The Citizens United Effect

The Supreme Court's Citizens United ruling allowed this election to be the costliest and least transparent midterm in recent history.
by | November 10, 2010
 

In 2002, former Defense Secretary Donald Rumsfeld once flippantly described connections between Saddam Hussein and Al Qaeda terrorists by saying, "There are known knowns; there are things we know that we know. There are known unknowns; that is to say, there are things that we now know we don’t know. But there are also unknown unknowns; there are things we do not know we don’t know." Little did Rumsfeld know that his remark would be the most accurate description for a murky midterm election eight years down the road.

The 2010 midterm election is filled with both "known unknowns," outside groups raised and spent $126 million on elections without disclosing the source, and "unknown unknowns," we don't know what those undisclosed donors want. We do know one thing: The Supreme Court's Citizens United ruling allowed this election to be the costliest and least transparent midterm in recent history.

The impact of Citizens United can be judged by simply following the money. The $126 million in undisclosed money represents more than a quarter of the total $450 million spent by outside groups. Add the $60 million spent by groups that were allowed to raise unlimited money, but still had to disclose, to the undisclosed money and the total amount of outside money made possible by the Citizens United ruling reaches $186 million, or 40 percent of the total spent by outside groups.

The outside groups taking advantage of the Citizens United ruling are largely tilted towards the Republicans. Republican groups raising unlimited money and disclosing their donors spent $35.7 million, $11 million more than their Democratic counterparts. By a nearly six-to-one margin Republicans outspent the Democrats among groups that failed to disclose the source of their money ($59 million to $10 million).

This heavy partisan tilt in outside spending aided the Republicans in expanding the playing field and likely helped them exceed predictions for House seat pickups.

According to a report by Politico's Jeanne Cummings, the Republican outside groups coordinated their spending, maximizing their ability to influence the elections with a massive wave of spending. Cummings also reports that the National Republican Congressional Committee (NRCC), which was at a serious monetary disadvantage to the Democratic Congressional Campaign Committee (DCCC), took an unprecedented step by disclosing their ad buy strategy to the public, thus allowing the Republican outside groups to coordinate their spending with the party committee. The party committee is forbidden to coordinate with outside groups. A new loophole in federal election laws was forged when the NRCC publicly revealed their ad strategy.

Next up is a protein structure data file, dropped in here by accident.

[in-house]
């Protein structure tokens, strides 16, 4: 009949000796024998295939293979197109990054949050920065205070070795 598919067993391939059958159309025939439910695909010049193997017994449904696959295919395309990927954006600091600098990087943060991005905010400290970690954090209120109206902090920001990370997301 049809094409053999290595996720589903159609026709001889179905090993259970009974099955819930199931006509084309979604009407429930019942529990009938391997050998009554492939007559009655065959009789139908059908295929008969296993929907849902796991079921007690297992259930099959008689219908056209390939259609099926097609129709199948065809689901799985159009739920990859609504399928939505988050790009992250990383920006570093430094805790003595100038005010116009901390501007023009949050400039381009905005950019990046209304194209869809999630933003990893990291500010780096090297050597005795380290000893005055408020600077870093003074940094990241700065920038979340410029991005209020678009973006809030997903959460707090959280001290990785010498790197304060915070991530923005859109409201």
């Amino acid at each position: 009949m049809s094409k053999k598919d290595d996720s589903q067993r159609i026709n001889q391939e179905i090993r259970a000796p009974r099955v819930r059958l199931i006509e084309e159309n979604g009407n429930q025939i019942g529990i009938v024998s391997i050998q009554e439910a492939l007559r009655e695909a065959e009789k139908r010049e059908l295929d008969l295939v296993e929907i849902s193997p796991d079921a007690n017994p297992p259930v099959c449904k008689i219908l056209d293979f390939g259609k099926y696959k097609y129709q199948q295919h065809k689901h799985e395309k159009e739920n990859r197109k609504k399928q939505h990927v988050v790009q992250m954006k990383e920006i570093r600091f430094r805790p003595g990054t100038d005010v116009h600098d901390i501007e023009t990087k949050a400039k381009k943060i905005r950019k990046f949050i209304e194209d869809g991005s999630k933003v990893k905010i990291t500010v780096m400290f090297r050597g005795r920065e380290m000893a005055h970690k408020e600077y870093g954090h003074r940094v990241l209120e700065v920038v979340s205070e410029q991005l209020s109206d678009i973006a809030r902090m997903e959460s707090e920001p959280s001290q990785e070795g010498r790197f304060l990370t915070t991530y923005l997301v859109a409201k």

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Crossroads GPS, a group associated with former Bush political director Karl Rove, spent 75 percent of their money on races where the Republican candidate won. The group spent $4.4 million, the most they spent in any race, opposing Democratic candidate Alexi Giannoulias in the closely fought Illinois Senate race. Giannoulias lost the race to Mark Kirk by two percentage points. GPS does not disclose their donors and could only exist in a post-Citizens United world.

The group also spent money in tight House races where Republicans have pulled off victories or appear to have won. Democratic incumbent Jim Costa looks to be headed to a defeat in California's 20th district. Crossroads GPS spent over $300,000 against Costa, who is trailing by less than three percentage points. The group spent another $300,000 against Texas Rep. Ciro Rodriguez, who lost by five points to his Republican challenger.

The other Republican groups, including American Crossroads, another Rove-linked organization, spent most of their money on races that Republicans won. American Crossroads spent significantly on key House races that Republicans picked up including Florida's 22nd, New York's 20th district and Texas' 17th district. Republicans also seem poised to win a close victory in New York's 25th district where American Crossroads spent over $400,000 to defeat Rep. Dan Maffei.

Democratic-linked groups, including the big labor unions AFSCME, NEA and SEIU, did not fare well in the election. AFSCME, the union representing public sector workers, spent 85 percent of their money--$6.51 million--on races where the Democratic candidate lost. NEA, the National Education Association, was the most successful among Democratic groups in where it placed the majority of its money. The group spent 68 percent of its money on races where Democrats won.

Prior to the November 2nd election Congress sought to require outside groups to disclose their money by voting on a bill known as the DISCLOSE Act. The DISCLOSE Act would have required many of these groups to disclose some of their top donors to the public, reducing the trend begun by Citizens United towards less transparent elections. Already groups aligned with the Tea Party are stating their opposition to any attempt at increasing disclosure in the campaign finance system.

It is unclear whether the lame duck 111th Congress or the 112th Congress, with Republicans in charge of the House of Representatives, will move to pass a disclosure bill for this outside spending. The trend towards more "unknown unknowns" looks as though it will increase in the 2012 election and beyond.

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